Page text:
The appeals court agreed, ruling that the judges performed important work without supervision and so were “principal officers” under the Constitution, meaning that they had to be appointed by the president and confirmed by the Senate.
On Monday, Justice Sonia Sotomayor asked how it was possible to reconcile judicial independence, even for administrative judges, and presidential control. “Isn’t that totally at odds with an adjudicatory system of any kind?” she said.
Mark A. Perry, a lawyer for Smith & Nephew, said that conflict justified a flexible approach by Congress, one that should allow the current system. “There is an inherent tension in agency adjudicatory-type proceedings between adjudicative independence and presidential control,” he said, “and that balance can be struck by Congress in many, many ways and throughout history has been struck in many, many ways so long as the channels of authority are preserved.”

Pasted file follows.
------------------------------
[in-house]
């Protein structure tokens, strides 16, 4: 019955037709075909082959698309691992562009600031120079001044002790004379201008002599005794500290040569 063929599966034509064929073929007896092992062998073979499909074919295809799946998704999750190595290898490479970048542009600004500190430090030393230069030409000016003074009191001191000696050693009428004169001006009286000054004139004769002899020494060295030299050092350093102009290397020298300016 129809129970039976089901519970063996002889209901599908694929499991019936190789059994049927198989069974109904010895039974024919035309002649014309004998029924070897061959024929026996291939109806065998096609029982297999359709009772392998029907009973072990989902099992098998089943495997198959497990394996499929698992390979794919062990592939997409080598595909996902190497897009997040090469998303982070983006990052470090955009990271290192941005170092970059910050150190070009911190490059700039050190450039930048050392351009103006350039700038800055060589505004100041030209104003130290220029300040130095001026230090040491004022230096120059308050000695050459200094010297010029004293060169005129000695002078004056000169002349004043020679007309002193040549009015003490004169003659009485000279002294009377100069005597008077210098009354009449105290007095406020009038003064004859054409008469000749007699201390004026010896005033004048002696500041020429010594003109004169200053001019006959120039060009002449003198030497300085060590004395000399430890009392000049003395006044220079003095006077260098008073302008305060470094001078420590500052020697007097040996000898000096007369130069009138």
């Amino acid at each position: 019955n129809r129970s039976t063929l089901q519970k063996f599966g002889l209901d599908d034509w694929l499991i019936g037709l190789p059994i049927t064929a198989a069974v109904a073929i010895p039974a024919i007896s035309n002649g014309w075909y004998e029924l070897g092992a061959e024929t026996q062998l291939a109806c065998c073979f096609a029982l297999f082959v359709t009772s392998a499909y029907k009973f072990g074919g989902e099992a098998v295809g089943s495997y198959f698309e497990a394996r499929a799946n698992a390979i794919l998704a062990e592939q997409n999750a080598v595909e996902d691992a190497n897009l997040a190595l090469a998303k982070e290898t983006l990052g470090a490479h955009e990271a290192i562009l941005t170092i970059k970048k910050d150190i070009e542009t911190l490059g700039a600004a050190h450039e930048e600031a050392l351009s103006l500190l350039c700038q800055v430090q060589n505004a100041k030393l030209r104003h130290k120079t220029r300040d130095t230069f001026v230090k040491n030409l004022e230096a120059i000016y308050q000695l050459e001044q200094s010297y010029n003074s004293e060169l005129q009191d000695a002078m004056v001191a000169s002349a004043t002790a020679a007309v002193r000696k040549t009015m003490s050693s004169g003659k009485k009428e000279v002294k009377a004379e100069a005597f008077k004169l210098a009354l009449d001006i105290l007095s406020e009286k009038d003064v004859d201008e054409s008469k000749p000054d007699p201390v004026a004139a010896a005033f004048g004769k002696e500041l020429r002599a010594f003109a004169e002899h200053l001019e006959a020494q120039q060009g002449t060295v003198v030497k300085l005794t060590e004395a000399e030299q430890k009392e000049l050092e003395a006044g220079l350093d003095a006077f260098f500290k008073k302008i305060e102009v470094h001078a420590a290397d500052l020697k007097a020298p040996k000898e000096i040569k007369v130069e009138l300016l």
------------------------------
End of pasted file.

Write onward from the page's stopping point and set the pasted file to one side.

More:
But Jeffrey A. Lamken, a lawyer for Arthrex, said more supervision was required for executive-branch officials who have the “final word resolving billion-dollar disputes affecting the innovation landscape.”
“For the parties aggrieved by the loss of valuable rights,” he said, “there’s no superior they can go to to ask them to countermand that bad decision.”
The appeals court’s solution to the constitutional problem was to strike down a part of the law that protected the patent judges from being fired without cause. This effectively demoted them from “principal officers,” the appeals court said.
The Supreme Court did not seem likely to adopt that particular fix, and there did not appear to be a consensus about what should follow from a ruling that the patent judges had been appointed in violation of the Constitution.